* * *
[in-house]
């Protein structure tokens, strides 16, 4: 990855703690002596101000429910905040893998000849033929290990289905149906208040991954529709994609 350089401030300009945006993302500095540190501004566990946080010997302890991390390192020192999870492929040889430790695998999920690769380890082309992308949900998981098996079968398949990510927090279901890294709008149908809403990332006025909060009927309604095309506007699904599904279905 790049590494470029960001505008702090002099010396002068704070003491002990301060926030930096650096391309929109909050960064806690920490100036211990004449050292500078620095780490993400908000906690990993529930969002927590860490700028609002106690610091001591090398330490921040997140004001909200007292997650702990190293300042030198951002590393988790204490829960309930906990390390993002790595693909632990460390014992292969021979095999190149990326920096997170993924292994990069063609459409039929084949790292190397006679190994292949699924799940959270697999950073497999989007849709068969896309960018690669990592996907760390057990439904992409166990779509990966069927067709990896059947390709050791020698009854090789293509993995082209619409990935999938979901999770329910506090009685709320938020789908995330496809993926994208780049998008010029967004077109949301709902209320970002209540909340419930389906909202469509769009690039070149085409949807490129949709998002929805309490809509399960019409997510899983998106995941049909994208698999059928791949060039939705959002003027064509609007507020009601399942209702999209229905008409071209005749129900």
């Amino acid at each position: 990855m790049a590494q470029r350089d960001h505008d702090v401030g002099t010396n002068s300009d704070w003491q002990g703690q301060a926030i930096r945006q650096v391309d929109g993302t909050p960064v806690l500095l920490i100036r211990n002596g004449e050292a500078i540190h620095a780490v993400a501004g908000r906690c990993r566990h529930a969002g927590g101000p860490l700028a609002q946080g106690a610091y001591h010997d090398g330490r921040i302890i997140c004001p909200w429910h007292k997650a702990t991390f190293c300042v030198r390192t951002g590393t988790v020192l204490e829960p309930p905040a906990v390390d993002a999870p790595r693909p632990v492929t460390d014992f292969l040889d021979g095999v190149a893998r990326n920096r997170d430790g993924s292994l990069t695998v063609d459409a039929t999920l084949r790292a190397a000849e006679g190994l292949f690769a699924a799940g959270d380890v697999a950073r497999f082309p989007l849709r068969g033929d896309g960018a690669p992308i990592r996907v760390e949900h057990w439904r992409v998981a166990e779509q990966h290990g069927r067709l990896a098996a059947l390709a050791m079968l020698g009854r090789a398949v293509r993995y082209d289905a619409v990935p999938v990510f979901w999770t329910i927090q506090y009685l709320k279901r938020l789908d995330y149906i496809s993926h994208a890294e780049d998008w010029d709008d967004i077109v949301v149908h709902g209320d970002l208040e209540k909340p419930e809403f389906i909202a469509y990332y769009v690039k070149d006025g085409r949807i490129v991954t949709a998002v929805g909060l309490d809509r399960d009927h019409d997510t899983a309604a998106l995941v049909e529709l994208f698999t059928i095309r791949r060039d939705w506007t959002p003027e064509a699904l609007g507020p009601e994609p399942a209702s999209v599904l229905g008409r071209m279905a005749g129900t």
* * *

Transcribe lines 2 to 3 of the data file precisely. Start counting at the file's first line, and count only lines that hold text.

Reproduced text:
């Protein structure tokens, strides 16, 4: 990855703690002596101000429910905040893998000849033929290990289905149906208040991954529709994609 350089401030300009945006993302500095540190501004566990946080010997302890991390390192020192999870492929040889430790695998999920690769380890082309992308949900998981098996079968398949990510927090279901890294709008149908809403990332006025909060009927309604095309506007699904599904279905 790049590494470029960001505008702090002099010396002068704070003491002990301060926030930096650096391309929109909050960064806690920490100036211990004449050292500078620095780490993400908000906690990993529930969002927590860490700028609002106690610091001591090398330490921040997140004001909200007292997650702990190293300042030198951002590393988790204490829960309930906990390390993002790595693909632990460390014992292969021979095999190149990326920096997170993924292994990069063609459409039929084949790292190397006679190994292949699924799940959270697999950073497999989007849709068969896309960018690669990592996907760390057990439904992409166990779509990966069927067709990896059947390709050791020698009854090789293509993995082209619409990935999938979901999770329910506090009685709320938020789908995330496809993926994208780049998008010029967004077109949301709902209320970002209540909340419930389906909202469509769009690039070149085409949807490129949709998002929805309490809509399960019409997510899983998106995941049909994208698999059928791949060039939705959002003027064509609007507020009601399942209702999209229905008409071209005749129900």
């Amino acid at each position: 990855m790049a590494q470029r350089d960001h505008d702090v401030g002099t010396n002068s300009d704070w003491q002990g703690q301060a926030i930096r945006q650096v391309d929109g993302t909050p960064v806690l500095l920490i100036r211990n002596g004449e050292a500078i540190h620095a780490v993400a501004g908000r906690c990993r566990h529930a969002g927590g101000p860490l700028a609002q946080g106690a610091y001591h010997d090398g330490r921040i302890i997140c004001p909200w429910h007292k997650a702990t991390f190293c300042v030198r390192t951002g590393t988790v020192l204490e829960p309930p905040a906990v390390d993002a999870p790595r693909p632990v492929t460390d014992f292969l040889d021979g095999v190149a893998r990326n920096r997170d430790g993924s292994l990069t695998v063609d459409a039929t999920l084949r790292a190397a000849e006679g190994l292949f690769a699924a799940g959270d380890v697999a950073r497999f082309p989007l849709r068969g033929d896309g960018a690669p992308i990592r996907v760390e949900h057990w439904r992409v998981a166990e779509q990966h290990g069927r067709l990896a098996a059947l390709a050791m079968l020698g009854r090789a398949v293509r993995y082209d289905a619409v990935p999938v990510f979901w999770t329910i927090q506090y009685l709320k279901r938020l789908d995330y149906i496809s993926h994208a890294e780049d998008w010029d709008d967004i077109v949301v149908h709902g209320d970002l208040e209540k909340p419930e809403f389906i909202a469509y990332y769009v690039k070149d006025g085409r949807i490129v991954t949709a998002v929805g909060l309490d809509r399960d009927h019409d997510t899983a309604a998106l995941v049909e529709l994208f698999t059928i095309r791949r060039d939705w506007t959002p003027e064509a699904l609007g507020p009601e994609p399942a209702s999209v599904l229905g008409r071209m279905a005749g129900t």